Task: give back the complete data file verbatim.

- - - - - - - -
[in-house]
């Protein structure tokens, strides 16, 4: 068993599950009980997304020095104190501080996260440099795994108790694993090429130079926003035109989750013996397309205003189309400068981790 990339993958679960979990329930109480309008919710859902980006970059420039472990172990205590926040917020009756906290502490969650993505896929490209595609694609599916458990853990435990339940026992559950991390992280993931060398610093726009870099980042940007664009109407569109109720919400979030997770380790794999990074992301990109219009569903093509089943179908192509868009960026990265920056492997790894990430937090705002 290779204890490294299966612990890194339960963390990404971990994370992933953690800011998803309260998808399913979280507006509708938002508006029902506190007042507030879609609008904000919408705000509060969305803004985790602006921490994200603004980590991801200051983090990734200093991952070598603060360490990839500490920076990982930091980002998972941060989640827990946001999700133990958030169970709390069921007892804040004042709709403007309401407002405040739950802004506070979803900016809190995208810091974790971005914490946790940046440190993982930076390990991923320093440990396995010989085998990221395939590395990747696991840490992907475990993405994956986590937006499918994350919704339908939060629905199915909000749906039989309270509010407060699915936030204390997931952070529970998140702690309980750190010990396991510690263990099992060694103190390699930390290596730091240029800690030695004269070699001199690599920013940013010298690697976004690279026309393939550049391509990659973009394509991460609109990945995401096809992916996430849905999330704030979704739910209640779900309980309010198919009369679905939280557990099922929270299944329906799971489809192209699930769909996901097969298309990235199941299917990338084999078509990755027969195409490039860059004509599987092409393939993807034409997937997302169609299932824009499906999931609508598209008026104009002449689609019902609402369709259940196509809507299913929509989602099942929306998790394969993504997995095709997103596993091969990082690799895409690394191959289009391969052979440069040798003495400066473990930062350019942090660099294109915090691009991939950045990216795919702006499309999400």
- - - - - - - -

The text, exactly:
[in-house]
């Protein structure tokens, strides 16, 4: 068993599950009980997304020095104190501080996260440099795994108790694993090429130079926003035109989750013996397309205003189309400068981790 990339993958679960979990329930109480309008919710859902980006970059420039472990172990205590926040917020009756906290502490969650993505896929490209595609694609599916458990853990435990339940026992559950991390992280993931060398610093726009870099980042940007664009109407569109109720919400979030997770380790794999990074992301990109219009569903093509089943179908192509868009960026990265920056492997790894990430937090705002 290779204890490294299966612990890194339960963390990404971990994370992933953690800011998803309260998808399913979280507006509708938002508006029902506190007042507030879609609008904000919408705000509060969305803004985790602006921490994200603004980590991801200051983090990734200093991952070598603060360490990839500490920076990982930091980002998972941060989640827990946001999700133990958030169970709390069921007892804040004042709709403007309401407002405040739950802004506070979803900016809190995208810091974790971005914490946790940046440190993982930076390990991923320093440990396995010989085998990221395939590395990747696991840490992907475990993405994956986590937006499918994350919704339908939060629905199915909000749906039989309270509010407060699915936030204390997931952070529970998140702690309980750190010990396991510690263990099992060694103190390699930390290596730091240029800690030695004269070699001199690599920013940013010298690697976004690279026309393939550049391509990659973009394509991460609109990945995401096809992916996430849905999330704030979704739910209640779900309980309010198919009369679905939280557990099922929270299944329906799971489809192209699930769909996901097969298309990235199941299917990338084999078509990755027969195409490039860059004509599987092409393939993807034409997937997302169609299932824009499906999931609508598209008026104009002449689609019902609402369709259940196509809507299913929509989602099942929306998790394969993504997995095709997103596993091969990082690799895409690394191959289009391969052979440069040798003495400066473990930062350019942090660099294109915090691009991939950045990216795919702006499309999400």